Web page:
|2011 GSA Annual Meeting in Minneapolis (9–12 October 2011)|
|Paper No. 281-2|
|Presentation Time: 1:55 PM-2:15 PM|
BIOGEOCHEMISTRY OF ARSENIC IN GROUNDWATER AND ITS IMPLICATION FOR EVALUATING THE SUSTAINABILITY OF AQUIFERS AS A LONG-TERM SAFE WATER SOURCES
DHAR, Ratan, Geology Discipline, Earth and Physical Sciences, York College of City University of New York, 94-20 Guy R. Brewer Blvd, Jamaica, NY 11451, firstname.lastname@example.org|
Arsenic is a highly toxic and ubiquitous metalloid. Most arsenic problems related to drinking water exposure, however, are the result of arsenic mobilization under natural conditions. A number of large aquifers throughout the world have been identified with arsenic contamination, made it as a crucial water quality problem in many parts of the world, particularly in Bangladesh, it has turned to be a serious life threatening issue. The spatial extent of the problem and the fact that the most severely contaminated areas are in the geologically distinct low-lying flood plain, support the idea that the sediments themselves are the most likely arsenic source. However, the mobility of arsenic in the subsurface is influenced by a combination of the dissolved species present, minerals in aquifer solids, microbial activity, and by ambient geochemical parameters such as redox conditions.
The results from a detailed biogeochemical investigation of arsenic in an area of Bangladesh provide a unique opportunity to better understand the hydrological, geochemical and microbial interactions. A series of anaerobic incubations were conducted in replicate over 90 days using natural orange sands from deeper orange-colored Pleistocene sands initially containing 0.14 mg kg-1 phosphate-extractable As, >99% as As(V), and 0.8 g kg-1 of 1 hr HCl-leachable Fe, mostly as Fe(III). The sediment was resuspended in artificial groundwater, with or without lactate as a labile carbon source, and inoculated with metal-reducing Shewanella sp. ANA-3. Within 23 days, dissolved As concentrations increased to 17 mg L-1 with lactate, mostly as As(III), and 2 mg L-1 without lactate. The controls showed < 1 mg L-1 solute As, even though significant Fe and Mn were released with lactate. Sedimentary phosphate-extractable As increased to 4-fold to ~ 0.6 mg kg-1 by Shewanella (with or without lactate) in 23 days, with significant proportion as As(III) by 92 days. These observations indicate that metal-reducers such as Shewanella can trigger As release to groundwater by converting sedimentary As to a more mobilizable form without the addition of high levels of labile carbon. Such interactions need to be better understood to determine the vulnerability of these low-As containing sustainable aquifers from which drinking water is increasingly drawn in Bangladesh.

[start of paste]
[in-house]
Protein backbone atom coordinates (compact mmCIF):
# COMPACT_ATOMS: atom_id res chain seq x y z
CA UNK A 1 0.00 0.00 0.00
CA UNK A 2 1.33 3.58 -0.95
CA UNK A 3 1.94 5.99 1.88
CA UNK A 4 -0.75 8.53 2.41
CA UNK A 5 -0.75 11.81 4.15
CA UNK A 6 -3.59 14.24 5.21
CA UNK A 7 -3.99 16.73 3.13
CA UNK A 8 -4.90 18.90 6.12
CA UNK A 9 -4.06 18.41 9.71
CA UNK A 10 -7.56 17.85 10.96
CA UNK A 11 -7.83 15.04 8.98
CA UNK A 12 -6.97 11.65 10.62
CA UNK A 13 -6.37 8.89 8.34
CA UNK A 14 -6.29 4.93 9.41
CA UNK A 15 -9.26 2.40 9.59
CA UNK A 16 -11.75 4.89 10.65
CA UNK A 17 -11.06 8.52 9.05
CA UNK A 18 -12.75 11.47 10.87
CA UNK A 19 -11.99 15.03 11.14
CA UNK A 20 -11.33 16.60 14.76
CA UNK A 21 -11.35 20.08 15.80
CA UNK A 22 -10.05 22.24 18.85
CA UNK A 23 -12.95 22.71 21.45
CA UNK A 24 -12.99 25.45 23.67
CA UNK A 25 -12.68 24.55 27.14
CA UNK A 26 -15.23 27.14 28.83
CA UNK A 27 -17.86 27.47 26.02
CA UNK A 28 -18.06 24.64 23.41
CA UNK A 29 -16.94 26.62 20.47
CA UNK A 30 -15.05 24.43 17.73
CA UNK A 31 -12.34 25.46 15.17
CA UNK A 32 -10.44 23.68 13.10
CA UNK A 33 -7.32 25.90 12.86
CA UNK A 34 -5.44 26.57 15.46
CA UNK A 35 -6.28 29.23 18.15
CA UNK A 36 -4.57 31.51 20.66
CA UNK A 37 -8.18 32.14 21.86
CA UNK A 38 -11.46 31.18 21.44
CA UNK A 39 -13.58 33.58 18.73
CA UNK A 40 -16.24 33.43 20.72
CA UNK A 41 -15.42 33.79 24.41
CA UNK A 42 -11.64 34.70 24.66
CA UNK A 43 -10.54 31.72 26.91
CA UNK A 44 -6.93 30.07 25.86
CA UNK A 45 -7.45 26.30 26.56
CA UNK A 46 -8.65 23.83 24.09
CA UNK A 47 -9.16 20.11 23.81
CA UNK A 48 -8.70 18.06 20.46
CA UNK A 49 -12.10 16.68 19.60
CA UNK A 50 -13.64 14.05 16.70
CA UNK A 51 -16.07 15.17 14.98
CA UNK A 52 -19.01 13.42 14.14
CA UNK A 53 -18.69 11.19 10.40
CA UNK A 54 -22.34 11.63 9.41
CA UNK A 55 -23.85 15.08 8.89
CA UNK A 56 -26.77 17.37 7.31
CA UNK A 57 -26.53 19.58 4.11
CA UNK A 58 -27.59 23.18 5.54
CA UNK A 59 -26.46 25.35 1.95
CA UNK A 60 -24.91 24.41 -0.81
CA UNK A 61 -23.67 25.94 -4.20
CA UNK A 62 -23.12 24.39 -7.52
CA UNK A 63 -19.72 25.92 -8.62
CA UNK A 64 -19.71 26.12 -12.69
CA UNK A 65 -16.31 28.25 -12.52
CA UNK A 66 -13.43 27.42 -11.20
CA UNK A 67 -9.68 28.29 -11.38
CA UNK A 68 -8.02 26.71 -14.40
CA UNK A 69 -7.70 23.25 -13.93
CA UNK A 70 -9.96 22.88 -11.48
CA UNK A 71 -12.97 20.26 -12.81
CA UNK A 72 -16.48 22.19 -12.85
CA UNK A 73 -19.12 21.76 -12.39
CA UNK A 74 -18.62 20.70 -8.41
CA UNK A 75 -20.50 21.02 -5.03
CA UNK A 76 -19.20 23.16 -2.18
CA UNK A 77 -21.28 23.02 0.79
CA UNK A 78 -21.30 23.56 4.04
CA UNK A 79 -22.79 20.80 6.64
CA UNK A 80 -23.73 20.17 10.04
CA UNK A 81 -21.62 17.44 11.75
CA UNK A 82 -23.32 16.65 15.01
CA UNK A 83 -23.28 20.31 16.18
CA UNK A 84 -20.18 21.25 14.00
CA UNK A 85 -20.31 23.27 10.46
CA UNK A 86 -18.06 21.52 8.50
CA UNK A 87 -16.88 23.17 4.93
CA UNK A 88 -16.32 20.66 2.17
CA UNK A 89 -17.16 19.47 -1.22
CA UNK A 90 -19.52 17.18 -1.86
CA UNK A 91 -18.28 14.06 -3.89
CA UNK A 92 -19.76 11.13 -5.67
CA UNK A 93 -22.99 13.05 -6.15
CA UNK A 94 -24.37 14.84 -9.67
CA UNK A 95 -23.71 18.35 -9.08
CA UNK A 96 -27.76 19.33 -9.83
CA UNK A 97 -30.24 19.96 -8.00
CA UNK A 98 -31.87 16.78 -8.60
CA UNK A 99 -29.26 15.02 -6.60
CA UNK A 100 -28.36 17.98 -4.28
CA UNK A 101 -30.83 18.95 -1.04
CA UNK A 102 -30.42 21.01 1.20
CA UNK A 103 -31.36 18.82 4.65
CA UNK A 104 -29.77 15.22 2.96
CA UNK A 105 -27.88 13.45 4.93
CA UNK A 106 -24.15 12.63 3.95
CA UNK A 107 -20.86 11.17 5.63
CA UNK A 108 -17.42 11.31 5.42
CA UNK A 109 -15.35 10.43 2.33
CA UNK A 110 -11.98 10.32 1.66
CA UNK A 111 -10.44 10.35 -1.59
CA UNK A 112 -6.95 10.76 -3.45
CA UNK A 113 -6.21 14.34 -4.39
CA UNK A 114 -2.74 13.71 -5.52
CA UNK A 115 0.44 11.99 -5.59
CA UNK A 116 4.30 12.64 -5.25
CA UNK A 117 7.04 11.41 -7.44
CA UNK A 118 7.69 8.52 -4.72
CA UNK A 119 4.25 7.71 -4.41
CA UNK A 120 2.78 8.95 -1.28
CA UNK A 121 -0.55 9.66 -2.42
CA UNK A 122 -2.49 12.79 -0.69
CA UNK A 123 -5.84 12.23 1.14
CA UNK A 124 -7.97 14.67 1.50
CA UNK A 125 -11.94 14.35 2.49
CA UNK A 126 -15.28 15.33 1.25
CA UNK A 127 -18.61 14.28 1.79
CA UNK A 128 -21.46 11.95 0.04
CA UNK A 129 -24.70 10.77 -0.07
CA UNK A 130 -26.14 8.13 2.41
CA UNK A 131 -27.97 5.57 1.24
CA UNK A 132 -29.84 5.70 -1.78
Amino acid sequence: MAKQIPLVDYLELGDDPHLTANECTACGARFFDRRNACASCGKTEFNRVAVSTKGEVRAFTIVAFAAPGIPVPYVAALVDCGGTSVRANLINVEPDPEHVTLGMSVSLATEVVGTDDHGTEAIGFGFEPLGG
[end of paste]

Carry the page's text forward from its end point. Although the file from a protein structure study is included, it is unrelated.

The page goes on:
2011 GSA Annual Meeting in Minneapolis (9–12 October 2011)
General Information for this Meeting
|Session No. 281|
Monitoring and Understanding Our Landscape for the Long Term through Small Catchment Studies II: A Tribute to the Career of Owen P. Bricker
Minneapolis Convention Center: Room M100HI
1:30 PM-5:30 PM, Wednesday, 12 October 2011
Geological Society of America Abstracts with Programs, Vol. 43, No. 5, p. 669
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